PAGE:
Today's image is a NASA image from the Hubble telescope of the Swan Nebula, a small section of M17, a "hotbed of star formation". Check it out on the blog where I found it, Ecodigerati.

Tuesday, June 7, 2011

Attachment, Impermanence & Suffering

That day that you told me

That you loved me,

I didn't realize

That you


Talking to

My hair.

I've asked Hakuin's Daruma to be our poster boy for impermanence today. Tradition does not tell us what his hair looked like when he had it, other than to tell us that his beard was red. What ever it looked like, I'm guessing it looked pretty good when he was young and that he probably didn't spend a lot of time brooding about its' loss when he shaved it off. Would that all of us could face the changes wrought by the passage of time so well.

This poem really isn't about hair loss, it is about the pain caused by attachment, lost love, false perceptions, foolish attractions, impermanence and most importantly, realization. This poor person has just had a moment of clarity, lucky devil!

That's a lot of heavy lifting for such a little poem!

I'll leave you with a quote from the ever quotable Dogen Zenji, from Thomas Cleary's translation of Genjokoan.

"Because the Buddha Way originally sprang forth from abundance and paucity, there is birth and death, delusion and enlightenment, sentient beings and Buddhas. Moreover, though this is so, flowers fall when we cling to them, and weeds only grow when we dislike them."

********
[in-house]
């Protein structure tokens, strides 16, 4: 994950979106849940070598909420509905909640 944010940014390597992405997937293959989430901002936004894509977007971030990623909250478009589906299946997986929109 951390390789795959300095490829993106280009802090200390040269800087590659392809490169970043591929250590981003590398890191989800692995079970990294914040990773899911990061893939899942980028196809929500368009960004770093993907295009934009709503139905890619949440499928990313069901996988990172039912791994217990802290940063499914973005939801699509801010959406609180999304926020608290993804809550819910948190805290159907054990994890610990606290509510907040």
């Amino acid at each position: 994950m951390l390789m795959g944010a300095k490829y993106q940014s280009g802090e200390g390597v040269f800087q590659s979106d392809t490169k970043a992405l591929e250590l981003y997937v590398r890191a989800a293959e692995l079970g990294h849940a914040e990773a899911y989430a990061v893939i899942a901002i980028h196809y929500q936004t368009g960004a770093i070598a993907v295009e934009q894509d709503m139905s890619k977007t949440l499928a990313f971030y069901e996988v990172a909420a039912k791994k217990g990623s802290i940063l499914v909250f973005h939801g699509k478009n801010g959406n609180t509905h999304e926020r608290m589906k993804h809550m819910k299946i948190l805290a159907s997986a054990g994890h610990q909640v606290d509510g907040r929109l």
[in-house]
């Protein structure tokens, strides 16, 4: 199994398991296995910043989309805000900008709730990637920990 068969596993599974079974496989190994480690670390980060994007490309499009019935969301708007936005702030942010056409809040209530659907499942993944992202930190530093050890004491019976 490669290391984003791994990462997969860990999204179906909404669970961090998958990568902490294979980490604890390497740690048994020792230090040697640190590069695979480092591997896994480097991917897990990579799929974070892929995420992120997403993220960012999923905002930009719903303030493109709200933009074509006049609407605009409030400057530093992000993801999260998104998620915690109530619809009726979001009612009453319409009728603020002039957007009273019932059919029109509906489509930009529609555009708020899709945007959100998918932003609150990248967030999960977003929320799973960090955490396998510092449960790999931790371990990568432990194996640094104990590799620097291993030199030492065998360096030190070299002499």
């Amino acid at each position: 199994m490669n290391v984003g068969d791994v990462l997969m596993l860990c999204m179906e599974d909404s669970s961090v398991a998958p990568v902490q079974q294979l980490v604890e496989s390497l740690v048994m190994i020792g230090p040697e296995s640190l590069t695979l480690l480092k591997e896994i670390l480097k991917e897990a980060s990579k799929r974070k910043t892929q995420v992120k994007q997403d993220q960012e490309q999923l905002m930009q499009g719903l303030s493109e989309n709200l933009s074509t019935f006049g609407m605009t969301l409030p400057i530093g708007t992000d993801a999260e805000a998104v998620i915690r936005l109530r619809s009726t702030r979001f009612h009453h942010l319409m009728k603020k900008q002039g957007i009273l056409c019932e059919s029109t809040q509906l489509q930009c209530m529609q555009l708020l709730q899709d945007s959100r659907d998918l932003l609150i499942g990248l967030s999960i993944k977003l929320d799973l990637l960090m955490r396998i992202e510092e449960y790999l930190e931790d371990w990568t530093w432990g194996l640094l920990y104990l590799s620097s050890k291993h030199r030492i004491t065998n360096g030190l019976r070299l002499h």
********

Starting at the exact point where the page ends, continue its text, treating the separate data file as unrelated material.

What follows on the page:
Today's image is a photo taken at the Hakuin exhibition at the LACMA, currently on display. If you live in California, you should make it a point to go see this, the largest such display ever assembled. For information, go to:

The Dogen quote is taken from The Zensite's Dogen section, a wonderful font of all things Dogen, see:

Wednesday, May 25, 2011

Emulate the Wise

When bombs are falling,

Even the very brave

Would do well

To emulate the wise,

And leap

Into a hole,

Of any size.

There seem to be a lot of falling bombs and things exploding these days. Not just the metaphorical bombshells we all experience in the day to day, but actual bombs, exploding in places all around this troubled globe. Many are falling on young people facing up to the dictators who have held their countries in the grip of fear since before they were born. I marvel at their courage and I wish them well.